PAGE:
One of my favorite professors at Georgetown, portrayed by one of my favorite actors.
The world ignored his warnings about the Holocaust, but Jan Karski's lessons live on.
Hopefully, this play will become a motion picture.
From The Washington Post:
David Strathairn speaks for a Holocaust hero. It’s time to listen.
Strathairn has been waging a campaign to illuminate Karski’s courageous acts from the stage in “Remember This: The Lesson of Jan Karski,” a show first developed at Georgetown University that has since toured and now returns to the campus. The production has become a mission for Strathairn, who has often appeared in serious plays but made his name in prestige movies such as “Good Night, and Good Luck,” for which he received an Oscar nomination, and the more recent “Nomadland.”
It’s a project with deep roots at Georgetown. The script was written by Derek Goldman, chairman of the university’s department of performing arts, with his former student Clark Young, and it’s about a resistance figure who would come to Georgetown and teach government and international affairs for the next four decades. Such was the significance of Karski’s efforts on behalf of European Jewry that in 1982, Yad Vashem, the memorial to Holocaust victims in Jerusalem, named him one of the Righteous Among the Nations — the honor bestowed on non-Jews who helped save Jews from Nazi atrocities.
You sense in conversation and performance the degree to which Strathairn has committed himself to Karski. Over the 90 minutes of the play, directed by Goldman, the 73-year-old actor goes through a physically demanding regimen, dramatizing, for instance, Karski’s escape from Gestapo captivity. During a recent performance, after leaping off a table onstage at Georgetown’s Gonda Theatre, he rose from the floor with a fresh wound on his arm. You could safely say that he has given his own blood to this endeavor.
“The more time I spend with him, his legacy continues to amplify,” Strathairn said in a Zoom interview. “And not only as a teacher but more as an exemplary figure, for the kind of courage it took, the self-sacrifice it took — twice, even three times potentially dying on his journey. And all these things I think need to be kept alive, especially in a world today where, in the tsunami of information, people can be drowned. He was there, he saw it, and therefore it was the truth.”
That truth is the crux of “Remember This,” a piece that has evolved meaningfully since I first saw an early version of it at the Museum of Jewish Heritage in Lower Manhattan in 2015, when it was called “My Report to the World.” Its extraneous devices, including a multipurpose Greek chorus, have been stripped away, allowing its strongest elements — Strathairn and his moving narration — to tell the harrowing story. Karski was recruited by the resistance to survey the horrors of the Warsaw Ghetto, visit a death camp set up by the Nazis in Poland and travel with the news to London and Washington. “Remember This” — which was presented in D.C. last fall by the Shakespeare Theatre Company — recounts how he attempted to rally Allied officials, including President Franklin D. Roosevelt, only to encounter doubt and buck-passing.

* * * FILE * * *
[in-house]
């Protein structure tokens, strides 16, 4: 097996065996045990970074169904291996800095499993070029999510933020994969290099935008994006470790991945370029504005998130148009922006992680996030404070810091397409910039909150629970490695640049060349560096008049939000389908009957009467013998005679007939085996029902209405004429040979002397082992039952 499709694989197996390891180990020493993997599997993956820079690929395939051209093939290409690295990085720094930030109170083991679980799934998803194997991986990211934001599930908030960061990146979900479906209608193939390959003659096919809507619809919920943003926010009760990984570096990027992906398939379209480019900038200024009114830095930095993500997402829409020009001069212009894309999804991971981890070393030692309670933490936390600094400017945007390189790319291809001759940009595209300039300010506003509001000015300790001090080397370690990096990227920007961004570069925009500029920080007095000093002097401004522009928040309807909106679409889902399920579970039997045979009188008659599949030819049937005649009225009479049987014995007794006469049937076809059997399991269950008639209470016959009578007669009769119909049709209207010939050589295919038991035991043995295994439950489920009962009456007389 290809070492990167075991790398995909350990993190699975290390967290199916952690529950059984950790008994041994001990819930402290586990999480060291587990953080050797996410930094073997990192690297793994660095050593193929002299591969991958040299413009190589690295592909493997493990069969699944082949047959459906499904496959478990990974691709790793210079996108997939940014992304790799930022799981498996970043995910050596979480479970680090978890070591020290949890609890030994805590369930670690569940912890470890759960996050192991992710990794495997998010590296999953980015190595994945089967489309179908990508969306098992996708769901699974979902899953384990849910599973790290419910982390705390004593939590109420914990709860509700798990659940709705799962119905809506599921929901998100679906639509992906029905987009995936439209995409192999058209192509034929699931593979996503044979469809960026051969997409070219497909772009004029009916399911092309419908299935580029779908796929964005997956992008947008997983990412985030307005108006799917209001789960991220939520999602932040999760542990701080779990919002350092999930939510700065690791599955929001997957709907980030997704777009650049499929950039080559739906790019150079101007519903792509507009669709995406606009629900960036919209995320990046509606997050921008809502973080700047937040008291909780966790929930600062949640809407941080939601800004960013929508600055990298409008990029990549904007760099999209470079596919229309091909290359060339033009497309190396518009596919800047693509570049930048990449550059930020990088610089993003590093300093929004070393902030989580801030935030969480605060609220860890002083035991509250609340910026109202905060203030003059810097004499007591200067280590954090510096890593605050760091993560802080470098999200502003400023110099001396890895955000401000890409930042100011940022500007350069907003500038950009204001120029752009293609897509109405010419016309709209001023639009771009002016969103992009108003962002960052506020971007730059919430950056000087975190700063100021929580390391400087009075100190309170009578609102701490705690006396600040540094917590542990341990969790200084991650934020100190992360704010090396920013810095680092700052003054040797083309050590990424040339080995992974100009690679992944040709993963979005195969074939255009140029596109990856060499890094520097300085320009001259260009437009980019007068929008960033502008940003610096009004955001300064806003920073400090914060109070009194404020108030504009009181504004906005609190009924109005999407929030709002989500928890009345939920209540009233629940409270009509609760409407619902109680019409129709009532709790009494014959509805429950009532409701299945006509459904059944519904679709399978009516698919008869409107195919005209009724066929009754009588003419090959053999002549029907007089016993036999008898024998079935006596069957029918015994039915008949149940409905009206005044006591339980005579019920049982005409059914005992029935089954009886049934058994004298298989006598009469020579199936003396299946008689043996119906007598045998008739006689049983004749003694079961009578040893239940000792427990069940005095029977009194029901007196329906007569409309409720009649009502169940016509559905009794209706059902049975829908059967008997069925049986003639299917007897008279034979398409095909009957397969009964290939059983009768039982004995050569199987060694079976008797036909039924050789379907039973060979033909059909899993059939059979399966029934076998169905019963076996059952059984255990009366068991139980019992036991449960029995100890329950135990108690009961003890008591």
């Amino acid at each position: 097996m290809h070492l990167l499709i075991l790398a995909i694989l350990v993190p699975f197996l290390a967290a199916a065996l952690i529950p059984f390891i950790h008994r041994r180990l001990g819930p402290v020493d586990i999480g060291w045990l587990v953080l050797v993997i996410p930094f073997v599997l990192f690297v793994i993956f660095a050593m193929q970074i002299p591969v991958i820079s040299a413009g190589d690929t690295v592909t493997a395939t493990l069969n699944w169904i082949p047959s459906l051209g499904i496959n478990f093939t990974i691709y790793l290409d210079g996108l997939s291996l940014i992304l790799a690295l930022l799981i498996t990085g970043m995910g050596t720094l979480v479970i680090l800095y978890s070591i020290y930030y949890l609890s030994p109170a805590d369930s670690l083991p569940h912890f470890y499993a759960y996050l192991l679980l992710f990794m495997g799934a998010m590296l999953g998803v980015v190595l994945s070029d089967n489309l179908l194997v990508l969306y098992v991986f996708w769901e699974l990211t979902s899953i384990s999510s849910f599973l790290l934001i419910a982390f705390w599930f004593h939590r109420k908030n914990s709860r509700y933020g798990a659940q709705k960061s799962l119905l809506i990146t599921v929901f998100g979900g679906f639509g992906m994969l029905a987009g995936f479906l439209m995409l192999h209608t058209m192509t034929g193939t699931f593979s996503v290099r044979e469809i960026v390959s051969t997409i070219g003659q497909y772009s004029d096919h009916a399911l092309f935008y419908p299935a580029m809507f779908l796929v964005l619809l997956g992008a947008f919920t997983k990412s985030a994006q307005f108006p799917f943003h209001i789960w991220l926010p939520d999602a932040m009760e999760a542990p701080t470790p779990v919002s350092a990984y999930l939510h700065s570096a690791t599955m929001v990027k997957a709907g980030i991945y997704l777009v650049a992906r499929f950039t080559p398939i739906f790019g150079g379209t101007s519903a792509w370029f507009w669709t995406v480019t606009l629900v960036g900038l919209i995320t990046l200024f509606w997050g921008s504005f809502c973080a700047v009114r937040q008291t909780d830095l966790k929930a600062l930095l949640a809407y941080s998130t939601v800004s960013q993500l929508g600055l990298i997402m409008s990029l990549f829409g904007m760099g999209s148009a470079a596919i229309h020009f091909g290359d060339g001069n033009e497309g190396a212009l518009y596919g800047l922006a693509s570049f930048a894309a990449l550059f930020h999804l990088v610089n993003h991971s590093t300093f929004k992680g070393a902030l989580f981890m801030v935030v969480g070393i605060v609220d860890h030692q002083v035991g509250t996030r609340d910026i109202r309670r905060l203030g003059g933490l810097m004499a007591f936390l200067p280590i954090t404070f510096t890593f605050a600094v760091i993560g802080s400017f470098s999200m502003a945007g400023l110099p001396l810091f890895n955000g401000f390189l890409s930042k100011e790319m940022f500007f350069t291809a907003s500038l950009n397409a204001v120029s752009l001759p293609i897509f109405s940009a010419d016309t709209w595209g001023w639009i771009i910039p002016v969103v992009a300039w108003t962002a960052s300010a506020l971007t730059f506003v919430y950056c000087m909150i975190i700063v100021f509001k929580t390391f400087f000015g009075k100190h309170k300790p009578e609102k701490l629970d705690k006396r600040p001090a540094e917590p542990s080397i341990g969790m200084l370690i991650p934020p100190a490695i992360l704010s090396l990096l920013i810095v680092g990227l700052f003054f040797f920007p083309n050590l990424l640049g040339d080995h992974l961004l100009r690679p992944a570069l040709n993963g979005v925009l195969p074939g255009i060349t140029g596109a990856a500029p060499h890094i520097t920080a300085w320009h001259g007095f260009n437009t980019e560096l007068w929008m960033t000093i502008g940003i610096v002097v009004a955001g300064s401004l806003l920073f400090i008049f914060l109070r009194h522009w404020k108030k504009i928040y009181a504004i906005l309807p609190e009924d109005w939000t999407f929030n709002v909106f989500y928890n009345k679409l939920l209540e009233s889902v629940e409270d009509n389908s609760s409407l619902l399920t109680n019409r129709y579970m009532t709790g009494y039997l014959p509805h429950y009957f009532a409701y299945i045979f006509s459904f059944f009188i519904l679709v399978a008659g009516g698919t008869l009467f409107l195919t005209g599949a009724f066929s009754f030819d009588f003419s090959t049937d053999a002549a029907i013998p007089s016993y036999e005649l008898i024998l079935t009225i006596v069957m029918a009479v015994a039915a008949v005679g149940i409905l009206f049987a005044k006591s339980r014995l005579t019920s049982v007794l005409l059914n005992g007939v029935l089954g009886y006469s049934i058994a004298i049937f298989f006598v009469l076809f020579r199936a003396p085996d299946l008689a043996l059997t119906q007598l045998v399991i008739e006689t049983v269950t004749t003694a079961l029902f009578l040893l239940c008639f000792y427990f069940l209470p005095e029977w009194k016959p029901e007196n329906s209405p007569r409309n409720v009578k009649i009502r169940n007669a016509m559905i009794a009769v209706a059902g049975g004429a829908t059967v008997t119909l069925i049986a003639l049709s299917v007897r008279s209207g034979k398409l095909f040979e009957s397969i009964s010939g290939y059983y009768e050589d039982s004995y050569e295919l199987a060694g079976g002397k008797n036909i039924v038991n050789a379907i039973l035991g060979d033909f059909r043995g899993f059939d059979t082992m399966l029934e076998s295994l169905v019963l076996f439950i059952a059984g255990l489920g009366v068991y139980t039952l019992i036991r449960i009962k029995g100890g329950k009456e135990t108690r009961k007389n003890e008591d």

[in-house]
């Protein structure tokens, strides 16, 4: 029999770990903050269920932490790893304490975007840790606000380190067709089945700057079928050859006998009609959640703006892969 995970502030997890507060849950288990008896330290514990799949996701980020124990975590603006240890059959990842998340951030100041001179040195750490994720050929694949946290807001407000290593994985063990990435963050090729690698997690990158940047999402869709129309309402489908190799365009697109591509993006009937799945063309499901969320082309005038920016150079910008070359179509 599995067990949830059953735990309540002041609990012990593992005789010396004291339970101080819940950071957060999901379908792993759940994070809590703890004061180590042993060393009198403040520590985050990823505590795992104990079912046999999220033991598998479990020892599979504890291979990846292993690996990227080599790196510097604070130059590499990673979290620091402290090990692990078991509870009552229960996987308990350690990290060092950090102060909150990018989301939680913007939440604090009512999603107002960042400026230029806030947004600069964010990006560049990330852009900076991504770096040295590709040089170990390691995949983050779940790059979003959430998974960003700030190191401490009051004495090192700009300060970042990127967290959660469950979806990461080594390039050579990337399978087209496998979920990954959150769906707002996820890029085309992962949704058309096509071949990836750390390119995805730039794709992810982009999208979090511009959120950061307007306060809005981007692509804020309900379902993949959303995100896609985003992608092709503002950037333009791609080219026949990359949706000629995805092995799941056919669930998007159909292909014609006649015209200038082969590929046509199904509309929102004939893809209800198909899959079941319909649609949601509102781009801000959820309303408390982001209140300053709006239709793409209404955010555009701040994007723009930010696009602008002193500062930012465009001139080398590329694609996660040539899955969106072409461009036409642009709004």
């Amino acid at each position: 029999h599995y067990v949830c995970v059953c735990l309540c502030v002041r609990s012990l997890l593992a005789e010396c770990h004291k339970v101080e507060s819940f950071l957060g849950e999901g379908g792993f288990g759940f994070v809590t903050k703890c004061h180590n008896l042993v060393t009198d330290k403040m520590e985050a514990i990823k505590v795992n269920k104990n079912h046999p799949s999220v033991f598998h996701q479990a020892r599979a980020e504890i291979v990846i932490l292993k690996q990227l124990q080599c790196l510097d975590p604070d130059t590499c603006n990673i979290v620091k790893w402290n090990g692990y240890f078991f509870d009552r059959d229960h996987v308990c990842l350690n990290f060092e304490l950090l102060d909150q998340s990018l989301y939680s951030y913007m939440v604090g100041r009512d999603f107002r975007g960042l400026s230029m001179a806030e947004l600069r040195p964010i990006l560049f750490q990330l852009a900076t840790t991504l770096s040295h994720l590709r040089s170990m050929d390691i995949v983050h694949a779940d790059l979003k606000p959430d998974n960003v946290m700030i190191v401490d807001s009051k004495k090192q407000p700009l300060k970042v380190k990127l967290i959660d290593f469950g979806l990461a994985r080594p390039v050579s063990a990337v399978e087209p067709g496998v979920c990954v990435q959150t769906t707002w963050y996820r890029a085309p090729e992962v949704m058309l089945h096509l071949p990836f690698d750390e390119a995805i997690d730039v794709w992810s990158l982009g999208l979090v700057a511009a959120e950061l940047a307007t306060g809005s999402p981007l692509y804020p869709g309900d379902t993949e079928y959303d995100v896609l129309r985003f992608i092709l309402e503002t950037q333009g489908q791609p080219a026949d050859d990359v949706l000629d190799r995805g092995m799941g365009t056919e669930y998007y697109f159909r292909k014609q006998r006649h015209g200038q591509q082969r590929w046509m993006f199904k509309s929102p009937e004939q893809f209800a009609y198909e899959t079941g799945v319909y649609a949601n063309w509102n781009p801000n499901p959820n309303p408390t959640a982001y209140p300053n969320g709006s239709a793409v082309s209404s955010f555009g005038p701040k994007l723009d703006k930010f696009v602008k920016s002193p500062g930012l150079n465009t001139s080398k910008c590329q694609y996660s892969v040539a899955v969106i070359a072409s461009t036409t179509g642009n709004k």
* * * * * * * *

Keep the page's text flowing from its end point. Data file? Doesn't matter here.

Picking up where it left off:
Karski’s anguish was such that he didn’t speak of his wartime experiences until French filmmaker Claude Lanzmann came to Georgetown to interview him for “Shoah,” his nine-hour 1985 Holocaust documentary. A moment of Lanzmann’s footage, in which Karski breaks down and walks off camera, attests to the level to which Karski was haunted. All of this became material for a course, “Bearing Witness: The Legacy of Jan Karski Today,” that Goldman has offered at Georgetown several times. Strathairn has been a featured player in the curriculum, taking up Goldman’s invitations to discuss his work on the show.
“We have a large group of graduate and undergraduate students who have been deeply engaged in the play, thinking about why Karski matters to young people now,” Goldman said. “The questions of the U.S.’s involvement are deeply resonant. It’s one of those pieces that gets more relevant — and oh my God, now it’s thunderously relevant.”
It takes no effort to recognize the contemporary relevance in the story of an Eastern European man who testifies to atrocities committed by a foreign invader based on what he has seen with his own eyes. That Poland has offered itself up as a primary haven for Ukrainian refugees only magnifies the moral parallels.
“There it is — it’s happening in the now,” Strathairn said. “You know, people in Poland have been saying: ’1939. 2022. Blitzkrieg. Invasion of Ukraine.’ There’s a case to be made for the twinning of these events. And to have someone like Karski, to have an awareness of what this man went through, if you can somehow carry a little bit of that into your daily experiences, then it may just help you contextualize not only your emotions but also what’s happening on the street and in the world.”
The play will continue to have a life after Georgetown: It will travel to Bilbao, Spain, early next month to be performed for the Wellbeing Summit for Social Change, a gathering of government and business leaders and social-change advocates. And plans are being finalized, Goldman said, for an off-Broadway run in the fall.
“Even seven years since we started this, a whole other generation of students and young people who we’re bringing this to may not have ever even known about Jan Karski, even at Georgetown University,” Strathairn said. “It’s very, very emotional. And its application to now is undeniable.”
Remember This: The Lesson of Jan Karski, by Derek Goldman and Clark Young. Directed by Goldman. Set, Misha Kachman; costumes, Ivania Stack; lighting, Zach Blane; music and sound, Roc Lee. About 90 minutes. Through Sunday at Davis Performing Arts Center, 37th and O Streets NW. globallab.georgetown.edu.